So, if you’re planning to do a bit of traveling around the ROK this year, don’t miss the chance to learn about the best destinations the country has to offer!

More Information

Date: February 16th (Thur) - February 19th (Sun),

Website: Click Here (Korean only)

Location: COEX Hall C and D1 (3rd Floor)

Directions and Map: Click Here

Contact: Korea Tourism Association, Tourism Industry Bureau (Tel: 02-2079-2423,26,27)

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January 10, 2017

Seoul Walks: The Complete Guide to Hyehwa

Although no longer the capital of Seoul's art and music scene, present-day Hyehwa is a neighborhood that still bursts with creativity and youthful energy. The area is situated in the northeastern part of the capital and is also known as Daehangno, a nickname derived from dehag, or "university," due to its close proximity to quite a few of Seoul’s learning institutes.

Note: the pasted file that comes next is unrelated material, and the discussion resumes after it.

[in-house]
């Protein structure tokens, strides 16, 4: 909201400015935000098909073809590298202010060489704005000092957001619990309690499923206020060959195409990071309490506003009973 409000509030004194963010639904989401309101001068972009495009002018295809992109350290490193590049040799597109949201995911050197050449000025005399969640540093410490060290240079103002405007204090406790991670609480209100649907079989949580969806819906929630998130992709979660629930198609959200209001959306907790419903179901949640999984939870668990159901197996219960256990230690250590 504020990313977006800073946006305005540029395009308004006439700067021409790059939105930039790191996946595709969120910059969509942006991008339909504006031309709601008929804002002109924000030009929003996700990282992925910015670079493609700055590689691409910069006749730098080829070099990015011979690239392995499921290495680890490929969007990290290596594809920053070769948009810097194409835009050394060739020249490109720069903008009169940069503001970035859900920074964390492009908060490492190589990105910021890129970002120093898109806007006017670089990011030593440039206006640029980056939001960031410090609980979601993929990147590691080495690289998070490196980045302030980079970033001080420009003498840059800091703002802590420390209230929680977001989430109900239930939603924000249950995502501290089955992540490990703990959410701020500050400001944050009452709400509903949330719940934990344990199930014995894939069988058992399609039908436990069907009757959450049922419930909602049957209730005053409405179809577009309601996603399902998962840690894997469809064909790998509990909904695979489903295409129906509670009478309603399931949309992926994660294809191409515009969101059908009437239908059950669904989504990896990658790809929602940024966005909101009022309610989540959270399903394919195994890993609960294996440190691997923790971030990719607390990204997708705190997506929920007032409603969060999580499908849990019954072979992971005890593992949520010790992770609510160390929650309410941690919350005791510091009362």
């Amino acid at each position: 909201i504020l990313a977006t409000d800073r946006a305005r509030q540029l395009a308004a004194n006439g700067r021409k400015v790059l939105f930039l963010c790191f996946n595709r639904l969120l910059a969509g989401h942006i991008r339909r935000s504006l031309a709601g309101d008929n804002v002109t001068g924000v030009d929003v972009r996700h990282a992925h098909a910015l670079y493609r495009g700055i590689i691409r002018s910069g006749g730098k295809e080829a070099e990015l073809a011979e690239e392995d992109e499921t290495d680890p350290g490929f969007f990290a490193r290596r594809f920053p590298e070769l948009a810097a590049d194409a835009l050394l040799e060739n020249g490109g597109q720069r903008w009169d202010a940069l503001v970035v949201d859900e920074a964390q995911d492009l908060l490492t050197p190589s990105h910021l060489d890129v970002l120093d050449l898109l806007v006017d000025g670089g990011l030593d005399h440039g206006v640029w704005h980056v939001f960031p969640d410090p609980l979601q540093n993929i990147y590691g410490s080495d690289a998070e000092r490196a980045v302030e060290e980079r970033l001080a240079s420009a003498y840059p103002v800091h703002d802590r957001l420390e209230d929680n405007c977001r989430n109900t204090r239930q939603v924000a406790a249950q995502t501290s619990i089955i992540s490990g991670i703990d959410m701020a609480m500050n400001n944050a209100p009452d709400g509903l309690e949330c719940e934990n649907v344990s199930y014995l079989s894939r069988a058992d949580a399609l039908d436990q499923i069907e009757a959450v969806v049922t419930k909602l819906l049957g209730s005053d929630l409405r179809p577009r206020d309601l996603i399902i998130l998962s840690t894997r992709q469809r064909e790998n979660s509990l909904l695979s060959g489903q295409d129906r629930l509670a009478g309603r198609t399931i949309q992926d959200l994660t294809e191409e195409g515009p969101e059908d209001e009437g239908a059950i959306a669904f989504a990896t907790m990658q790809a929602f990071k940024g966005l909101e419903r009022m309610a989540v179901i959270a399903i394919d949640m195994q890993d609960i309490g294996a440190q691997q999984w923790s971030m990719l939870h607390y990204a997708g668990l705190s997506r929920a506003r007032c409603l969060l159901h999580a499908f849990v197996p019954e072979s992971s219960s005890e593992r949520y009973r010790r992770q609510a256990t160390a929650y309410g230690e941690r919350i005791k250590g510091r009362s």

Over the past decade, Hongdae has risen to the top of the ranks to claim the spot as the city’s premiere youth culture district, lessening Hyehwa to a mere a notch in the history of Seoul’s culture boom.

Today, it remains off the radar to most tourists and is even often overlooked by locals. Nevertheless, it remains to thrive as Seoul's theater district—with over 80 independent theaters showing performances on a daily basis—and is brimming with inexpensive eateries, eye-catching cafes and green spaces to boot. The neighborhood, while seemingly typical on the surface, is one of surprises. It just takes a bit of digging to discover them.

Cafes, Old and New 

The first of these gems is Hakrim Dabang, one of Seoul’s oldest dabang, or coffee shops, and is located just outside the subway station. The cafe doesn’t look like much from the outside, but its interior is a treasure trove of antiquities.

Classical LPs, vintage speakers and black and white photographs of famous international musicians decorate the entirety of the place, and every detail of the cafe seems to possess the spirit of earlier times. Even the coffee—the cafe’s own blend—stirs up feelings of nostalgia.